Defining the New Normal

It’s a pattern that occurs regularly in commercial real estate. Activity levels—volume, development and pricing—heat up, establish new records and likely set the bar for future expectations as the euphoria of the market sets in.

Inevitably, from time to time, previously established levels need to be reset. Investment sales and development activity take a bit of a pause, as much to catch its breath as anything else. The market plateaus, or begins to define the new normal.

According to RCM’s Senior Housing Snapshot and industry statistics from Real Capital Analytics and the National Investment Council for Seniors Housing & Care, the sector is in the midst of doing just that. Despite a slow start to 2019, industry experts, and participants in our survey, continue to look favorably on the sector.

Based on our Snapshot, here is a look at how the new normal is being defined.

  • Activity levels: After peaking at $22.1 billion in 2015, activity levels have averaged approximately $15.5 billion over the last three years. Further, according to the survey, 66 percent of participants believe activity levels in 2019 will be on par with 2018 activity, which totaled $15.2 billion.
  • Investor profile: Over the last five years the sector has settled into a new normal in terms of those investing in senior housing properties. The most significant categories—private equity, REITs, institutions and foreign entities—all remain active, with some noticeable shifts. REITs, which were big on the scene a few years ago with activity levels reaching as much as $11.4 billion, have tapered off. Still accounting for nearly 25 percent of annual activity, REITs have been focused on absorbing what they bought previously—typically in substantial portfolio acquisitions. Private equity buyers have been a dominant buyer, largely because the yields they typically target align nicely with senior housing investments.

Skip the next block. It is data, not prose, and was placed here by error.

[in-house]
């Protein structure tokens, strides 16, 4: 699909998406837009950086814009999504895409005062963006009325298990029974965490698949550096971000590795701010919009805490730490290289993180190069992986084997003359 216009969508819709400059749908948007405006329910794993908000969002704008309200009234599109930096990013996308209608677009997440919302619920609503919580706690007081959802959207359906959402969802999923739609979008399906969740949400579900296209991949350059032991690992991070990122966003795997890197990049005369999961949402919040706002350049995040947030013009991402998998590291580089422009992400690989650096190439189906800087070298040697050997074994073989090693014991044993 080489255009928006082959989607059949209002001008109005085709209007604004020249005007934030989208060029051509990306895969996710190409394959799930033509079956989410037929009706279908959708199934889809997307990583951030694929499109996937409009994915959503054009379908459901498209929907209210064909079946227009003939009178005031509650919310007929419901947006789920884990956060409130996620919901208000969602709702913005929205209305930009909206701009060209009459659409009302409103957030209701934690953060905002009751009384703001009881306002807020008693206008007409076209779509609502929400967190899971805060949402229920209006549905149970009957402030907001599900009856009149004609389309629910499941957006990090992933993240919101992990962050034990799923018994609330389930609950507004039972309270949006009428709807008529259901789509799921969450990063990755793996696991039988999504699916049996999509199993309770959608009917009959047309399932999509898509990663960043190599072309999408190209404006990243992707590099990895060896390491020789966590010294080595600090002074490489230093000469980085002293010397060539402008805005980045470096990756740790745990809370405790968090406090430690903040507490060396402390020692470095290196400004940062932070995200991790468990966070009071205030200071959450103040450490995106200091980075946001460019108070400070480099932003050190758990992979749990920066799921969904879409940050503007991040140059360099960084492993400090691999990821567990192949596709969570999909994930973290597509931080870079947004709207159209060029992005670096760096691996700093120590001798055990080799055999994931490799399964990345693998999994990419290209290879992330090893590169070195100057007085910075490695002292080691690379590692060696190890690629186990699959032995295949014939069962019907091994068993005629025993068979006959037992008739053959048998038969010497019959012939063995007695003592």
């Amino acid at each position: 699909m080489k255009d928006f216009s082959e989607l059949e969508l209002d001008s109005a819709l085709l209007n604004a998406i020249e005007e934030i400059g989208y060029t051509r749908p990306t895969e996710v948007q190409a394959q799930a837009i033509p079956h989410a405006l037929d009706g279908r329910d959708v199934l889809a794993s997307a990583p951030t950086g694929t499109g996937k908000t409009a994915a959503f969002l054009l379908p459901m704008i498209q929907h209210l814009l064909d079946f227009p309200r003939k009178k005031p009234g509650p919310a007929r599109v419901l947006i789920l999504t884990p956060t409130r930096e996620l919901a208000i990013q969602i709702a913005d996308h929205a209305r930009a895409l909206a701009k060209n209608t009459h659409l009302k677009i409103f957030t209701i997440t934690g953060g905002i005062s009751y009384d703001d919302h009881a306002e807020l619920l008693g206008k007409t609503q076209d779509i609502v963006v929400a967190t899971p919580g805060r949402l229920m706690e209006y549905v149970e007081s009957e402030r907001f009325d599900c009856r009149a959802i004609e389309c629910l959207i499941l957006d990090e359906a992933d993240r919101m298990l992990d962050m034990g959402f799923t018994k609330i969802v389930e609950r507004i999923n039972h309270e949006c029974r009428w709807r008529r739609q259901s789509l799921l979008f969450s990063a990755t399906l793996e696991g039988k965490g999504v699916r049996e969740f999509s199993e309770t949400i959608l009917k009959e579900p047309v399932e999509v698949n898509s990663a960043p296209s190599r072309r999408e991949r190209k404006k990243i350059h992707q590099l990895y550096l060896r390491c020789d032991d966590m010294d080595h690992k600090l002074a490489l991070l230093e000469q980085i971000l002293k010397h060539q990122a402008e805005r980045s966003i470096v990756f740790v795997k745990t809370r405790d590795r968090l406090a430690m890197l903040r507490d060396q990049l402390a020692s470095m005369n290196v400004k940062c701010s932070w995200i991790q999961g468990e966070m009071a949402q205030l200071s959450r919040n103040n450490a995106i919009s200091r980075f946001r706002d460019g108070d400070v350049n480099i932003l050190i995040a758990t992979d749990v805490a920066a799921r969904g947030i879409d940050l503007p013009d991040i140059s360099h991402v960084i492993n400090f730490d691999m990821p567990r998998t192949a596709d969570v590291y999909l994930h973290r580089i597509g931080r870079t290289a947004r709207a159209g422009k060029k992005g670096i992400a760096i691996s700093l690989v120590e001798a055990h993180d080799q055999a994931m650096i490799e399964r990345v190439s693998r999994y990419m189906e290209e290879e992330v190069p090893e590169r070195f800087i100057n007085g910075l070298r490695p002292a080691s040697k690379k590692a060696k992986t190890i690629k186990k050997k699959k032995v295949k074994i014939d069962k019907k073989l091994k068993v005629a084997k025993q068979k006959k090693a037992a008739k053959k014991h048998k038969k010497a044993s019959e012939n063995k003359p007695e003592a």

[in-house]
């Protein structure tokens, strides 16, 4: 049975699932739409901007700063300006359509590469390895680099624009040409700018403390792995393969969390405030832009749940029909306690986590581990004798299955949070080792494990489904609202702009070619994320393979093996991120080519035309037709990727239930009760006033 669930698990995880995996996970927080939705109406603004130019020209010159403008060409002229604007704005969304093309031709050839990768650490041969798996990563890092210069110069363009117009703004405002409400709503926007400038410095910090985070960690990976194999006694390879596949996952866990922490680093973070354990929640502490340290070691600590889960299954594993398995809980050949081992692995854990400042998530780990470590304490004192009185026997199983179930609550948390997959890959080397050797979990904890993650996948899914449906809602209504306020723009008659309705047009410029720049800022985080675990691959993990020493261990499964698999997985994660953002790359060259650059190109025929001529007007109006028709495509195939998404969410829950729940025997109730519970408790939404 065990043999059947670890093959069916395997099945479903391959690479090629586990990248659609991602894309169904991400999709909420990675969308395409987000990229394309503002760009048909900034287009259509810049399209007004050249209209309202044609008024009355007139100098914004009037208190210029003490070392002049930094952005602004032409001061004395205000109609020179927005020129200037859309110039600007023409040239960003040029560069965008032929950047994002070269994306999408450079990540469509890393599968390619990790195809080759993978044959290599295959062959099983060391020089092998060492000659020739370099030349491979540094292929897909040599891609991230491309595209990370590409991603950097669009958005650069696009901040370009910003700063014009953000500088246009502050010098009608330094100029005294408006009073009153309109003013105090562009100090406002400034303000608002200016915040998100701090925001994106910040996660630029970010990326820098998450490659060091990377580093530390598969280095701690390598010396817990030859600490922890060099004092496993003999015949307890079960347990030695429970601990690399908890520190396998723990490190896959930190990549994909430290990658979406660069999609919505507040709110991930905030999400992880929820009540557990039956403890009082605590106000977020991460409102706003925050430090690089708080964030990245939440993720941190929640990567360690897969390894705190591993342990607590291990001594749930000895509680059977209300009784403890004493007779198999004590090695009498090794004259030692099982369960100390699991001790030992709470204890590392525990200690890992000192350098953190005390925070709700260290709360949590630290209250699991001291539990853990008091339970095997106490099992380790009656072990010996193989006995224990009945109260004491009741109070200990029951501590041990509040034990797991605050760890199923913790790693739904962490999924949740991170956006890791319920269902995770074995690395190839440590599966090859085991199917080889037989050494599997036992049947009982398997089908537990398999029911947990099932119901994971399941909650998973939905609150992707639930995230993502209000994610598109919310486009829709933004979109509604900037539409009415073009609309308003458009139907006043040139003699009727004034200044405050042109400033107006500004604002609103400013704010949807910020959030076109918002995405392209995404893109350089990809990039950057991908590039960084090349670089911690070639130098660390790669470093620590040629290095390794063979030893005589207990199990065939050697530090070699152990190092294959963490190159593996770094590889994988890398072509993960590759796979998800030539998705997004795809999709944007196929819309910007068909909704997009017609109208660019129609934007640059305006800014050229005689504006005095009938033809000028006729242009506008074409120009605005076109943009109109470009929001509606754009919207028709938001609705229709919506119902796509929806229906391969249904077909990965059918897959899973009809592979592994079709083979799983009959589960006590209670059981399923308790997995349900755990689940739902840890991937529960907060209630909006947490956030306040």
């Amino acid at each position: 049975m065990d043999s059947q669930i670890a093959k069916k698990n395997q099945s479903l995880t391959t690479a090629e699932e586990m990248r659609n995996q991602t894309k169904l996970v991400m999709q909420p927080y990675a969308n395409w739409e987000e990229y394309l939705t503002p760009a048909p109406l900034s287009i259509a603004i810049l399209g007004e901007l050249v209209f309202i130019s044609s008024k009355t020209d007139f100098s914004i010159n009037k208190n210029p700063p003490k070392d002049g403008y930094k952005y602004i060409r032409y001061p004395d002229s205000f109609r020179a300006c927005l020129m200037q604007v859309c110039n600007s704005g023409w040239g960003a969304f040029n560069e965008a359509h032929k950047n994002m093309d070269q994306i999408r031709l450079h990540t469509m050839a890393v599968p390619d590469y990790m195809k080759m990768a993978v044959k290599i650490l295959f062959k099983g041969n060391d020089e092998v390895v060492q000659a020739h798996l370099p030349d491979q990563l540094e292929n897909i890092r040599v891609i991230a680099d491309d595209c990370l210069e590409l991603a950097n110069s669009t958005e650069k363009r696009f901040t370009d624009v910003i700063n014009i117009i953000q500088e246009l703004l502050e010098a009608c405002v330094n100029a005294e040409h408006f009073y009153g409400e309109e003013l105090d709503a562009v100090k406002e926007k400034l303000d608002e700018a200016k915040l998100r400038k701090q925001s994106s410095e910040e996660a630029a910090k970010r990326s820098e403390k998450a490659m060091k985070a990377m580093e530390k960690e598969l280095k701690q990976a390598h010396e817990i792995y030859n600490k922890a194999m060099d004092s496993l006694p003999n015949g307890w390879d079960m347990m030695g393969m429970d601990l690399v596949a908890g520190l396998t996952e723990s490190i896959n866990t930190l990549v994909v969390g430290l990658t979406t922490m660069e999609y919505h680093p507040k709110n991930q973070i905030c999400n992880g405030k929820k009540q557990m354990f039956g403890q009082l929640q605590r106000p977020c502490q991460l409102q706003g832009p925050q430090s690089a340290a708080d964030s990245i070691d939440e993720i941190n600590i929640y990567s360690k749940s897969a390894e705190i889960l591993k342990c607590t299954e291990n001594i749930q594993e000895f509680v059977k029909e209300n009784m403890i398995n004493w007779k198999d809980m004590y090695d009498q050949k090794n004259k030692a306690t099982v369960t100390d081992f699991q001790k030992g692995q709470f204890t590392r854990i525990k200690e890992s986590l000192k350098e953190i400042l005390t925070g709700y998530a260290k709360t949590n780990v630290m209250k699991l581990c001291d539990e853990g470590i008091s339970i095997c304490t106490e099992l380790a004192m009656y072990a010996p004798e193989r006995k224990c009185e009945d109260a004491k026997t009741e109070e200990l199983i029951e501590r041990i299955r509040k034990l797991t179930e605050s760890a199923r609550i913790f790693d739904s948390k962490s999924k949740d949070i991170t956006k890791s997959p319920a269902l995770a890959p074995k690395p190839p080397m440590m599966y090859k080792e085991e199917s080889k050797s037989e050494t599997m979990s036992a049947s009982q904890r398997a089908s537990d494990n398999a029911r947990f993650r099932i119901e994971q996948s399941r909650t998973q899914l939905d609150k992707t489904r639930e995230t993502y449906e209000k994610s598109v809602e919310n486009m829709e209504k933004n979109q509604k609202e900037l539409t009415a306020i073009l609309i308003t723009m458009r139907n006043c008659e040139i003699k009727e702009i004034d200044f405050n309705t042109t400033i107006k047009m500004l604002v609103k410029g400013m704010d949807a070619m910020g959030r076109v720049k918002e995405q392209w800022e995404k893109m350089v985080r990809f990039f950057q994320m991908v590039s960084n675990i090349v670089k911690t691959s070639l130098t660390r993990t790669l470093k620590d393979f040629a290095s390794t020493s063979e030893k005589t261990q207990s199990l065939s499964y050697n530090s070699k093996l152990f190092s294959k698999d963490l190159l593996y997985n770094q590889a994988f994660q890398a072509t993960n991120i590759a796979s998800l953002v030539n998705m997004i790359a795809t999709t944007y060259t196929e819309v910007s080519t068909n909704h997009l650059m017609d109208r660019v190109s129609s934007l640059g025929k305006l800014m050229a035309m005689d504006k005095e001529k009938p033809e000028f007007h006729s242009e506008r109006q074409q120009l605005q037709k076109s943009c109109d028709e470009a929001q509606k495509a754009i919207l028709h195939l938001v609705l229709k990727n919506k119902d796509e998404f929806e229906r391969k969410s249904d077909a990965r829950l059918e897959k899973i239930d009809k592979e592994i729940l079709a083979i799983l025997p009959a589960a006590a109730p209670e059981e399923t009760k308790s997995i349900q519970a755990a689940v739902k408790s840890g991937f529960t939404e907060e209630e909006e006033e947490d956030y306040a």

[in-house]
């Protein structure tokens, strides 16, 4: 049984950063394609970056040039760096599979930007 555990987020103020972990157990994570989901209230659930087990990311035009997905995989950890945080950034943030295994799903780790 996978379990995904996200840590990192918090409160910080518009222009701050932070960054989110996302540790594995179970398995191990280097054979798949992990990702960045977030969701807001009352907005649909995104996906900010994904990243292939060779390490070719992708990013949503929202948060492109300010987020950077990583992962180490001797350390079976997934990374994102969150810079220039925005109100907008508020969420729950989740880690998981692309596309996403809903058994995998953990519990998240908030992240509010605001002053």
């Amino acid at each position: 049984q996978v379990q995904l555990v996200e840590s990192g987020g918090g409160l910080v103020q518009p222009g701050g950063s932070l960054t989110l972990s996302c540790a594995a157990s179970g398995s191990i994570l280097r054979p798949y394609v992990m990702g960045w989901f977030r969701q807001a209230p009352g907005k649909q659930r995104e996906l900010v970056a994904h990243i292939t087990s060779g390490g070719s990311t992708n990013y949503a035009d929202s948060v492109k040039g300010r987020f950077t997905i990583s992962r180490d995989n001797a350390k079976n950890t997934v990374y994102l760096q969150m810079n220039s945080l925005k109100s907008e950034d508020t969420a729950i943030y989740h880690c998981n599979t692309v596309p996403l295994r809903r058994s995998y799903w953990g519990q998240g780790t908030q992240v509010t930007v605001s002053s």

• The property profile: An emphasis on hospitality-oriented services and amenities will continue to be prevalent in the newest generation of senior housing properties. Those that have these features will attract and retain residents; those that don’t, won’t. There also will be ongoing evolution as well, with developers and operators considering the more sophisticated needs and lifestyle choices of the next wave of seniors. To paraphrase what one expert said, “popcorn and happy hours won’t be enough for the next generation of residents”.
  • The presence of disruptions: The senior housing sector, like many others in commercial real estate, will continue to face challenges that impact operations and, ultimately, profitability. The most notable disruptions, according to the Snapshot include issues related to labor (and labor costs)—finding the most qualified people at the most competitive cost, and technology—having systems in place for use by a resident population with increasingly sophisticated technology needs and capabilities.

Not to be overlooked are the technological tools, systems and capabilities for the management team to more quickly and efficiently manage a host of property functions. According to the RCM Snapshot, because of the increasingly sophisticated nature of property operations, more than 61 percent of investors believe partnering with a strong operating firm is the most critical factor impacting property profitability.

The senior housing sector as we know it today is vastly different and rapidly changing from even just five years ago. Increasingly, investors are looking to the long-term as the market redefines its new normal. With significant capital remaining in the market and a senior population that is only increasing in size and sophistication, the new normal isn’t something to be feared.

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